Matt Garza feeling sick, “iffy” to make Sunday start

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There’s a flu bug going around the Cubs clubhouse and the latest victim is Matt Garza, with manager Dale Sveum saying this morning that the right-hander is “iffy” to make his scheduled Sunday start.

Garza was originally supposed to start today before being pushed back in the rotation and Dave Van Dyck of the Chicago Tribune reports that the Cubs have “summoned” Travis Wood from Triple-A to be on call in case Garza can’t pitch against the Dodgers.

Wood was acquired from the Reds in the Sean Marshall trade and has an ugly 5.18 ERA in five starts at Triple-A, but that comes along with a strong 30/8 K/BB ratio in 28 innings and the 25-year-old southpaw has a 4.18 ERA in 209 career innings as a big leaguer.

Aaron Judge set a new postseason strikeout record

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For a few days, it looked like Aaron Judge was finally hitting his stride in the postseason. He was still striking out at a regular clip, piling more and more strikeouts atop the 16 he racked up in the Division Series, but he was mashing, too. He engineered a three-run homer during Game 3 of the Championship Series, followed by another blast and game-tying double in Game 4. His one-out double helped pad a five-run lead in Game 5, while his 425-footer off of Brad Peacock barely made a dent during a 7-1 loss in Game 6. And then Lance McCullers‘ curveball found and fooled him, as it did five of the 14 batters it met in Game 7:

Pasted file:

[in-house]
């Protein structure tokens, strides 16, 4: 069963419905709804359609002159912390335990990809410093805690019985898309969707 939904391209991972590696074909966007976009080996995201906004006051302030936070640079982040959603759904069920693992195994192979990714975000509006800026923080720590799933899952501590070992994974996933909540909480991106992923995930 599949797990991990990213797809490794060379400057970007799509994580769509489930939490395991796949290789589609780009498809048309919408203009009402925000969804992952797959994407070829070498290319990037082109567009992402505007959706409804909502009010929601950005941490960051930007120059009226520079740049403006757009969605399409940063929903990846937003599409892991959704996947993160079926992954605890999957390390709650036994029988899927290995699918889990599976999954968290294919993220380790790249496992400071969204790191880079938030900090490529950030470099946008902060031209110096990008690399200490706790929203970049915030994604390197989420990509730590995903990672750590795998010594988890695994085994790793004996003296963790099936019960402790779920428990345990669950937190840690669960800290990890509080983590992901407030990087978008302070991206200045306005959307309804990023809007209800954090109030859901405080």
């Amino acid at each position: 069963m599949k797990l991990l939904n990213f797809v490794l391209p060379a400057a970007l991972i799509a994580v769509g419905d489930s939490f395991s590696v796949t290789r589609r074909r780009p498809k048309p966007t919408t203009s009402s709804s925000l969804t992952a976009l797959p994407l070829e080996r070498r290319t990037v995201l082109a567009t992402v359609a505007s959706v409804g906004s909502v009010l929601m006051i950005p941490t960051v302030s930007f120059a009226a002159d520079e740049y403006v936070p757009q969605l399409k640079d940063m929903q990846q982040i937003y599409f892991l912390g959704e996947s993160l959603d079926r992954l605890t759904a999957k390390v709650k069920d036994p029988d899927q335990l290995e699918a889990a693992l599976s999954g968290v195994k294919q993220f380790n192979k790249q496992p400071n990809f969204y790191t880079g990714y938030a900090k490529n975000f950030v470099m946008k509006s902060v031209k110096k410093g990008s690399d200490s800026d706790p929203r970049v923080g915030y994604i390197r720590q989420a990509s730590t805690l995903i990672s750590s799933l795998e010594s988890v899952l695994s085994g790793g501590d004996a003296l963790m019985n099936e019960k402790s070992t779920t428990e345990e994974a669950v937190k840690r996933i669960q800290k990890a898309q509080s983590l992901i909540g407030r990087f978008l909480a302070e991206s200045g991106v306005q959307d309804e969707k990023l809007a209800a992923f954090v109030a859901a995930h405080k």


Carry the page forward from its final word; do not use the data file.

The strikeout was Judge’s first of the evening and 27th since the start of the playoffs. No other major league batter has racked up that many strikeouts in a single postseason, though Alfonso Soriano’s 26-strikeout record in 2003 comes the closest. Within that record, Judge also collected three golden sombreros (four strikeouts in a single game), narrowly avoiding the dreaded platinum sombrero (five strikeouts in a single game).

It’s an unfortunate footnote to a spectacular year for the rookie outfielder, who decimated the competition with 52 home runs and 8.2 fWAR during the regular season and was a pivotal part of the Yankees’ playoff run. Thankfully, the image of McCullers’ curveball darting just under Judge’s bat won’t be the image that sticks with us for years to come. Instead, it’ll look something like this: